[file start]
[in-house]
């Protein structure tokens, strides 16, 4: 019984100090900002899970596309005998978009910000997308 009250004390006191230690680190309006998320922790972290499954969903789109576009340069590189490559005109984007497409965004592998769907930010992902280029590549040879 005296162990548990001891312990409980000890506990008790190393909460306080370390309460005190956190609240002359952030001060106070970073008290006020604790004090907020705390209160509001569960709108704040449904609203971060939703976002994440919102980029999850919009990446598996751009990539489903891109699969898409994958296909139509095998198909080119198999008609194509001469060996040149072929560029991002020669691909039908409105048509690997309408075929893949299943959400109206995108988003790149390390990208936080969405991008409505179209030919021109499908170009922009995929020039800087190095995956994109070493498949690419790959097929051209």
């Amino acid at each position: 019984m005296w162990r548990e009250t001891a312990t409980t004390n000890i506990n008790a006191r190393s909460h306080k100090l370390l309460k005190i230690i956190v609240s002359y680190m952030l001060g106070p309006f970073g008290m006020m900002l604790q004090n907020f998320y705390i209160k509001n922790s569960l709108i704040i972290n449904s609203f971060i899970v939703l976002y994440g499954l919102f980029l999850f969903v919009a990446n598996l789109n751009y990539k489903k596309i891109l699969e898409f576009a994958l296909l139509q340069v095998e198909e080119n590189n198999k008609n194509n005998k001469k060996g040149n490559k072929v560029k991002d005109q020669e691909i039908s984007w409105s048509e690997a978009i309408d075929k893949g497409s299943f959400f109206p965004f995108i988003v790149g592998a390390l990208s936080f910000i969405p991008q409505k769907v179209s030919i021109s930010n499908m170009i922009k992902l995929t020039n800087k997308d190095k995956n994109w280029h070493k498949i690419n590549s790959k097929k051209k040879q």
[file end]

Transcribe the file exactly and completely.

[in-house]
């Protein structure tokens, strides 16, 4: 019984100090900002899970596309005998978009910000997308 009250004390006191230690680190309006998320922790972290499954969903789109576009340069590189490559005109984007497409965004592998769907930010992902280029590549040879 005296162990548990001891312990409980000890506990008790190393909460306080370390309460005190956190609240002359952030001060106070970073008290006020604790004090907020705390209160509001569960709108704040449904609203971060939703976002994440919102980029999850919009990446598996751009990539489903891109699969898409994958296909139509095998198909080119198999008609194509001469060996040149072929560029991002020669691909039908409105048509690997309408075929893949299943959400109206995108988003790149390390990208936080969405991008409505179209030919021109499908170009922009995929020039800087190095995956994109070493498949690419790959097929051209």
């Amino acid at each position: 019984m005296w162990r548990e009250t001891a312990t409980t004390n000890i506990n008790a006191r190393s909460h306080k100090l370390l309460k005190i230690i956190v609240s002359y680190m952030l001060g106070p309006f970073g008290m006020m900002l604790q004090n907020f998320y705390i209160k509001n922790s569960l709108i704040i972290n449904s609203f971060i899970v939703l976002y994440g499954l919102f980029l999850f969903v919009a990446n598996l789109n751009y990539k489903k596309i891109l699969e898409f576009a994958l296909l139509q340069v095998e198909e080119n590189n198999k008609n194509n005998k001469k060996g040149n490559k072929v560029k991002d005109q020669e691909i039908s984007w409105s048509e690997a978009i309408d075929k893949g497409s299943f959400f109206p965004f995108i988003v790149g592998a390390l990208s936080f910000i969405p991008q409505k769907v179209s030919i021109s930010n499908m170009i922009k992902l995929t020039n800087k997308d190095k995956n994109w280029h070493k498949i690419n590549s790959k097929k051209k040879q």